Jim Sheeler of the Rocky Mountain News in Denver offered a portrait of grief: "Thomas Slocum's mother has one rule for anyone entering her house. 'The first tear you shed, you're outta here,' she said. 'I can be strong for me, but I can't be strong for you. You shed a tear, and then I'll start.' In the past 10 days, Terry Cooper has summoned a strength she says comes in part from her son, in part from the community where he grew up. It's a strength she knows can't last. Slocum was killed in action in Iraq on March 23 — the first Coloradoan to die in the war — but his body has yet to be flown to the United States. He died along with nine other Marines who may have been involved in an ambush by Iraqi troops pretending to surrender. Military officials say they continue to investigate the incident. In a room at Olinger Highland Mortuary on Thursday, the 22-year-old Marine stared out from a table, in a photo where his eyes are barely visible under his visor, his face fixed into a cold stare. As always, his mother saw right through it. 'I can still see his smile," she said, after a press conference at the mortuary. 'It's a smile he could never hide. I can see it in his eyes. A mother can see it.' Though she prides herself on her toughness — after joining the Marines, Slocum called her "Gunney" (for gunnery sergeant) when she'd lay down the rules — Cooper says that she needs to see her son. She needs to break her rule about tears. 'When (the funeral) is over, that will be my time (to cry),' she said. 'I'll probably close my front door and just lose it for awhile.'"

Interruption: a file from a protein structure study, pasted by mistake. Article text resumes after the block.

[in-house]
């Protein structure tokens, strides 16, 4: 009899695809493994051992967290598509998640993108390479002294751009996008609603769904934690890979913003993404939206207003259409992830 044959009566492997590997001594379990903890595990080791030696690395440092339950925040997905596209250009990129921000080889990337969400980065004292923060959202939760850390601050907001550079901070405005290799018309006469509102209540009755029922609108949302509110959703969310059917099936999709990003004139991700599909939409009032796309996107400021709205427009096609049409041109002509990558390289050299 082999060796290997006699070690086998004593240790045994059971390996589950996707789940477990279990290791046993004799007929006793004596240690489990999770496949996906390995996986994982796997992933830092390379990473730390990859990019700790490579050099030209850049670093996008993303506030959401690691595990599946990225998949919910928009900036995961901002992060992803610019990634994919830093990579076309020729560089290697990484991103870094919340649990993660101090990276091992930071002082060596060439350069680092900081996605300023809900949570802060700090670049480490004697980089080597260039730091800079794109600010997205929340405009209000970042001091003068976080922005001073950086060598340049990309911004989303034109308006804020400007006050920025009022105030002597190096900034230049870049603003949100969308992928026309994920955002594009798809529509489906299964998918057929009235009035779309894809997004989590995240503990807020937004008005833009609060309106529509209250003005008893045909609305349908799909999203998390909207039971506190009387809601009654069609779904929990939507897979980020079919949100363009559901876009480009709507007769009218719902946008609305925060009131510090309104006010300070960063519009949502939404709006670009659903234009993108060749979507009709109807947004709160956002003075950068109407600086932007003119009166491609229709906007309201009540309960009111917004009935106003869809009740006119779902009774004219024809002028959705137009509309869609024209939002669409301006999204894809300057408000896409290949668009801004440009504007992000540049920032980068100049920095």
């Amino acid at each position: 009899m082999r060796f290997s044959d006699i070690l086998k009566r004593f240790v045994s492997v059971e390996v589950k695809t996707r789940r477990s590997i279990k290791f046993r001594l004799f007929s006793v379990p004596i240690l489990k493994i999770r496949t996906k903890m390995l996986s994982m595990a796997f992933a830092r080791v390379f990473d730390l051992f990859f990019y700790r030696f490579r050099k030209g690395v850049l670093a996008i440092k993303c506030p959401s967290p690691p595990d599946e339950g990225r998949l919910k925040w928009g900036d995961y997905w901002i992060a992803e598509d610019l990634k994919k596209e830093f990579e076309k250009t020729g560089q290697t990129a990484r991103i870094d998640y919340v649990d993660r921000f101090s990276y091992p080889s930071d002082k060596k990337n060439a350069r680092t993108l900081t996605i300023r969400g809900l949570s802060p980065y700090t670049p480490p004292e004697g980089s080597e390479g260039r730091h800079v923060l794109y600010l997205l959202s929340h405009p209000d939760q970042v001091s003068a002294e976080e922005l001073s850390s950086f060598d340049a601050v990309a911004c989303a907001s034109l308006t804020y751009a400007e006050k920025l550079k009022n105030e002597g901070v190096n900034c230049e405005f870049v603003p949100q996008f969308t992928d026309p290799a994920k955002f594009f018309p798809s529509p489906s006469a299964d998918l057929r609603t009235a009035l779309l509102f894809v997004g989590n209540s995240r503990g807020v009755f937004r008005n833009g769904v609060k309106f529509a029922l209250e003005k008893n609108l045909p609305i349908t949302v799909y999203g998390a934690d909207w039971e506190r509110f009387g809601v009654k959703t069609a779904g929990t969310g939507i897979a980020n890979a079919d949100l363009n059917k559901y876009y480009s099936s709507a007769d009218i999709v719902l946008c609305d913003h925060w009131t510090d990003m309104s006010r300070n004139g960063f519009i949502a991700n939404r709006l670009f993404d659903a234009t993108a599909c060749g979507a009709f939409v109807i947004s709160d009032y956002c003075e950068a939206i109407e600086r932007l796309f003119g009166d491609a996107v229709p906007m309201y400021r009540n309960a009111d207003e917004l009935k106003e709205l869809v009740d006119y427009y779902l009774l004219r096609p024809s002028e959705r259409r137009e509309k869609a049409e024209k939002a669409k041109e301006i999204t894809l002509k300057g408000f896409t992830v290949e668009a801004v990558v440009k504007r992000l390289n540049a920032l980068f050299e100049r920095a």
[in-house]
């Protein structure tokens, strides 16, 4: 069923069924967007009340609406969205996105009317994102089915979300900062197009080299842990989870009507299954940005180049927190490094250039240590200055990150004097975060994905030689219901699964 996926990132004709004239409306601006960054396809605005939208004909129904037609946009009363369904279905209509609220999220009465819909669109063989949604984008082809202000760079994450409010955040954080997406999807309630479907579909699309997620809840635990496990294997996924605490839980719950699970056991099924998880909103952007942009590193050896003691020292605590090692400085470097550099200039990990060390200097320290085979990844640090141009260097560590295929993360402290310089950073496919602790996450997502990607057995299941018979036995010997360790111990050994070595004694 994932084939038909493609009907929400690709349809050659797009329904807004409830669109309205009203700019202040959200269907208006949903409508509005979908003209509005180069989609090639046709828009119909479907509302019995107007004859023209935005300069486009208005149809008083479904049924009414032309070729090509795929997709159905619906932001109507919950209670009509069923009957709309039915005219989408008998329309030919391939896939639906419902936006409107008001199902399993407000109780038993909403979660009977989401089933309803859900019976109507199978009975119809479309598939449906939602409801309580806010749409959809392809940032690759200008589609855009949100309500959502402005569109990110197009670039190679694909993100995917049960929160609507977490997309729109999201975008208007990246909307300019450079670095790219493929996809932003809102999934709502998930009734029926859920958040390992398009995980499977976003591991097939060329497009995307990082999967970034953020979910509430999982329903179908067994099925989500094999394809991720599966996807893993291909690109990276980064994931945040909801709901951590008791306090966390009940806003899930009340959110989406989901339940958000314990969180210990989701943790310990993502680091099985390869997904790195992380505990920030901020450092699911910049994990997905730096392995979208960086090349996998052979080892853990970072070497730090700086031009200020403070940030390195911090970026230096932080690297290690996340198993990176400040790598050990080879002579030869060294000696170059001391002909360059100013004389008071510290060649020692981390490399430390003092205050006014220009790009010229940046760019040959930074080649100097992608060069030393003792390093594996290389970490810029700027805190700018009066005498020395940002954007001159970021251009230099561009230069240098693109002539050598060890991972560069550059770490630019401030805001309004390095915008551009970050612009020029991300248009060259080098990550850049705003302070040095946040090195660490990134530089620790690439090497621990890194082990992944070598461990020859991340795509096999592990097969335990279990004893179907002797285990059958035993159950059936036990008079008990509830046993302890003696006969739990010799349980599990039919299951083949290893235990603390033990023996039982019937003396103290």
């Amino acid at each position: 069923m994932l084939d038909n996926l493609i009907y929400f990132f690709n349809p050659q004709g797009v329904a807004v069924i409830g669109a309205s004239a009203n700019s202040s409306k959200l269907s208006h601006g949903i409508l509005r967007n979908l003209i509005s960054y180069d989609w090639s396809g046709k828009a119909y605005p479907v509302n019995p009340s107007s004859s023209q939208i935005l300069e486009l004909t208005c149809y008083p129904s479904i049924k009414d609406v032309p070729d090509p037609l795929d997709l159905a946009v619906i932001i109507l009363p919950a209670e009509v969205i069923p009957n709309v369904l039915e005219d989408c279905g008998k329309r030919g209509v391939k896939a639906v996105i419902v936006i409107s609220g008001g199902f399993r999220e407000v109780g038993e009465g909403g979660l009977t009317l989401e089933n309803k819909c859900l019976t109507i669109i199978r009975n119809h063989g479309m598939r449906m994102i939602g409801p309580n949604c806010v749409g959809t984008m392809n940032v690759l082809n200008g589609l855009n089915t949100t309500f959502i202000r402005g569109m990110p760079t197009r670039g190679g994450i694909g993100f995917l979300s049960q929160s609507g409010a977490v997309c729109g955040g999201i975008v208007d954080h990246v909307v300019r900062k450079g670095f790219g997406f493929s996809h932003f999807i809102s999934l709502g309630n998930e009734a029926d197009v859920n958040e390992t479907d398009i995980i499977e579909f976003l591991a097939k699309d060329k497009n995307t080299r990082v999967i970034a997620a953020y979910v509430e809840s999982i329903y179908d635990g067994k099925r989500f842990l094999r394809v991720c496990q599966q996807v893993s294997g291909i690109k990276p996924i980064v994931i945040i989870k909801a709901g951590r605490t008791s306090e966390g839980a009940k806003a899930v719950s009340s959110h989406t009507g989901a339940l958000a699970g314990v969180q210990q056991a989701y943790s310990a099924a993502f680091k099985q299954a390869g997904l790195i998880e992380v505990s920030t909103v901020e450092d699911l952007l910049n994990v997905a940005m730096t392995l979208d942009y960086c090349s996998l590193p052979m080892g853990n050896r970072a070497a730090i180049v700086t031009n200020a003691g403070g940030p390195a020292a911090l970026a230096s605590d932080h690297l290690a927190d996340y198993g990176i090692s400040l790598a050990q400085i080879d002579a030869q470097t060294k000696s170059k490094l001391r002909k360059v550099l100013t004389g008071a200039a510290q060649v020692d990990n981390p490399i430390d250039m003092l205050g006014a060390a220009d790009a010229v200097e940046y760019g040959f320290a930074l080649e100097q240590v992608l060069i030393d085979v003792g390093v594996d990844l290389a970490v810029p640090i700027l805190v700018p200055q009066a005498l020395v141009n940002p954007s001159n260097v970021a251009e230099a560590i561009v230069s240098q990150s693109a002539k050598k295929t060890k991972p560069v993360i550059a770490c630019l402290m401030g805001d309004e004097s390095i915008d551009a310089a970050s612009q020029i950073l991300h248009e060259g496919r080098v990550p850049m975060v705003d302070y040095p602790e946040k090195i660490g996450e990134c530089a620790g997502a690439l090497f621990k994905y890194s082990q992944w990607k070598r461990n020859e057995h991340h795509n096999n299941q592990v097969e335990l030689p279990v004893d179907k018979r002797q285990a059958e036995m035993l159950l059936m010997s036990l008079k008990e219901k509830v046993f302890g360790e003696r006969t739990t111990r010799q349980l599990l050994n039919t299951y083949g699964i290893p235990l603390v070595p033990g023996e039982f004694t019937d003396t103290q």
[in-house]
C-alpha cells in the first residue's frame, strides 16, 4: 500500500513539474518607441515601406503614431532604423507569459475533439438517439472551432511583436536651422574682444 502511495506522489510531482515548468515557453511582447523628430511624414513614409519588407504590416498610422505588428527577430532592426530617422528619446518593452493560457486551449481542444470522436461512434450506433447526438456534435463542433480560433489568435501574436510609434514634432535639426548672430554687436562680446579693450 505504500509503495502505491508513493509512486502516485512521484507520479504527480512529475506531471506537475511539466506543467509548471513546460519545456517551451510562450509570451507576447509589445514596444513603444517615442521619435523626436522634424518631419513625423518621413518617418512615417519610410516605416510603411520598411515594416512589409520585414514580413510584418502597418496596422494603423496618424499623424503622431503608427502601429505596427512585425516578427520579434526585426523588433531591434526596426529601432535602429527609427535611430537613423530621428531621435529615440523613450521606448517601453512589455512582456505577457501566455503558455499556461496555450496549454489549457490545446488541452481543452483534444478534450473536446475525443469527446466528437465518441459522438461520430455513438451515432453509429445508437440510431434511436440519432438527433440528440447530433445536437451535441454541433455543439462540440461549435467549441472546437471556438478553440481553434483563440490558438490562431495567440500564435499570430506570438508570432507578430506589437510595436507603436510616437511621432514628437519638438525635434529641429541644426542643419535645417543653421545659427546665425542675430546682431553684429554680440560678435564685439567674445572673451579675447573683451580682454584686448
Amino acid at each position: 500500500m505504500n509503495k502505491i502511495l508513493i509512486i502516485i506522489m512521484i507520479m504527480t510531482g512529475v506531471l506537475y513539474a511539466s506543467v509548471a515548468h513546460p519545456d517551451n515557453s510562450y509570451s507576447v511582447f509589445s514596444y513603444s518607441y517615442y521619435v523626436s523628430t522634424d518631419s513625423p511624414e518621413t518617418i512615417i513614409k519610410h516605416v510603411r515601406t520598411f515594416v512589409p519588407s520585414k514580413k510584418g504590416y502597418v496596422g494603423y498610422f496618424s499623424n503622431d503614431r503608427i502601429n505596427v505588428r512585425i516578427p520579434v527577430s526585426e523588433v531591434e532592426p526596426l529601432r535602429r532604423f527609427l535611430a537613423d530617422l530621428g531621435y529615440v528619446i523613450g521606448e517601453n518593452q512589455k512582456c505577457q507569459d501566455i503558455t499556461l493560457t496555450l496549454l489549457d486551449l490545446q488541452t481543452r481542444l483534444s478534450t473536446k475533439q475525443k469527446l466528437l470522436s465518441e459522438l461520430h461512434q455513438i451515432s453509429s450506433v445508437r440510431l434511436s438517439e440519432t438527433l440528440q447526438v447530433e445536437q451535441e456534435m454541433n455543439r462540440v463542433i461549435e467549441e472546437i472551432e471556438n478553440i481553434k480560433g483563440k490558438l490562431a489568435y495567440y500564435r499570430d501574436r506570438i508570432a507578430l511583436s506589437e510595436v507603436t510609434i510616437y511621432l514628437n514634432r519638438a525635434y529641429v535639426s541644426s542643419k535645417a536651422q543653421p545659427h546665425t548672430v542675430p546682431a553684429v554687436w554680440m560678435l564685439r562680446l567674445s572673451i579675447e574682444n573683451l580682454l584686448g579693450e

Ron Judd of the Seattle Times looked at local reaction to the war: "It's corny, and everybody here knows it. The darn thing is made of fiberglass. Battered by winds over the years, it leans a bit to the south. A really close look reveals cracks in the shell. None of which will stop local folks from getting a bit misty-eyed when the town landmark — optimistically described as the World's Largest Egg — winds up wrapped with a yellow ribbon big enough to diaper a woolly mammoth. Big-city folks probably won't get this. Gracie Barnes did. When she drove down the hill the other day into the long-since-dethroned Egg Capital of the World and saw the bow, she was thankful nobody was following close behind her pickup. She lost it. 'I just sat and cried.' The egg, perched atop a steel pole in Vern Zander Memorial Park like a Volkswagen-sized golf ball awaiting Paul Bunyan's tee shot, already had been re-striped in red, white and blue after the Sept. 11, 2001, terror attacks a continent away. 'God Bless America' was inscribed on the egg's east end at the same time. The finishing touch, a yellow ribbon, is a lot like a million others hung from trees, fence posts, car antennas and mailboxes across America after the war in Iraq began half a world away two weeks ago. But in this rural Lewis County town, it wasn't a hollow memorial to nameless faces trudging through the sand past Basra. It was a civic hug, to a sizable chunk of the town's extended family. People who stop by for floor wax or Turkey Spam at the Cedar Village IGA can't miss the rows of bright, young faces in military uniforms, smiling proudly in pictures aligned neatly in a display near the store's Lotto machine. Two of the faces are Barnes' kids. Both Marines — one an MP, one a counter-terrorism trainer in Russia. They're not in the fight yet, but probably on the way."